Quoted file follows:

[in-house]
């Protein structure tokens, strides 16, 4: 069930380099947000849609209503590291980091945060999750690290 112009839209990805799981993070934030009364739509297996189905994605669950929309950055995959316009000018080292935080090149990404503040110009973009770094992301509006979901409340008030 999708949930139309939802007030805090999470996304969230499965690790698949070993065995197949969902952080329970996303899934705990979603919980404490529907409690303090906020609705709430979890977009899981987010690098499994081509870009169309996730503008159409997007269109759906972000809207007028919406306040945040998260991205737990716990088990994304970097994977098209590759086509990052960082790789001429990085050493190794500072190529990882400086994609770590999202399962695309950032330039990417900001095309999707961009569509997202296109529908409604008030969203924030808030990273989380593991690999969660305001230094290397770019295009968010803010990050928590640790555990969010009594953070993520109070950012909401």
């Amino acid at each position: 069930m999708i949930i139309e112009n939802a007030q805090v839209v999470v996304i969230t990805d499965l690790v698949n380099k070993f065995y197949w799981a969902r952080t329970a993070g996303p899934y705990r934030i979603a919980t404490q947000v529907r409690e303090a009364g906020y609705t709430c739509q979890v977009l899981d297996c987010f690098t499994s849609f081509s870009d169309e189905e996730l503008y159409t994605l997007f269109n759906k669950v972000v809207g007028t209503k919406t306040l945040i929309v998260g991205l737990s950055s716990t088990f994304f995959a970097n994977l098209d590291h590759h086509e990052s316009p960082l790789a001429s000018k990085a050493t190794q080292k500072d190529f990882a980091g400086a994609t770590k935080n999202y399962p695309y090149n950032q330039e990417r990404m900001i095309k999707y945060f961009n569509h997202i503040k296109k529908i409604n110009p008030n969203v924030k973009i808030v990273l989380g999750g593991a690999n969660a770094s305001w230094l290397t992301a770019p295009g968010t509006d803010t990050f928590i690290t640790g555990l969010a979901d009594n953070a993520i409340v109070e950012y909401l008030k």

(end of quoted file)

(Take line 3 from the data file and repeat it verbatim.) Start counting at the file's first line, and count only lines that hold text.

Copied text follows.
């Amino acid at each position: 069930m999708i949930i139309e112009n939802a007030q805090v839209v999470v996304i969230t990805d499965l690790v698949n380099k070993f065995y197949w799981a969902r952080t329970a993070g996303p899934y705990r934030i979603a919980t404490q947000v529907r409690e303090a009364g906020y609705t709430c739509q979890v977009l899981d297996c987010f690098t499994s849609f081509s870009d169309e189905e996730l503008y159409t994605l997007f269109n759906k669950v972000v809207g007028t209503k919406t306040l945040i929309v998260g991205l737990s950055s716990t088990f994304f995959a970097n994977l098209d590291h590759h086509e990052s316009p960082l790789a001429s000018k990085a050493t190794q080292k500072d190529f990882a980091g400086a994609t770590k935080n999202y399962p695309y090149n950032q330039e990417r990404m900001i095309k999707y945060f961009n569509h997202i503040k296109k529908i409604n110009p008030n969203v924030k973009i808030v990273l989380g999750g593991a690999n969660a770094s305001w230094l290397t992301a770019p295009g968010t509006d803010t990050f928590i690290t640790g555990l969010a979901d009594n953070a993520i409340v109070e950012y909401l008030k």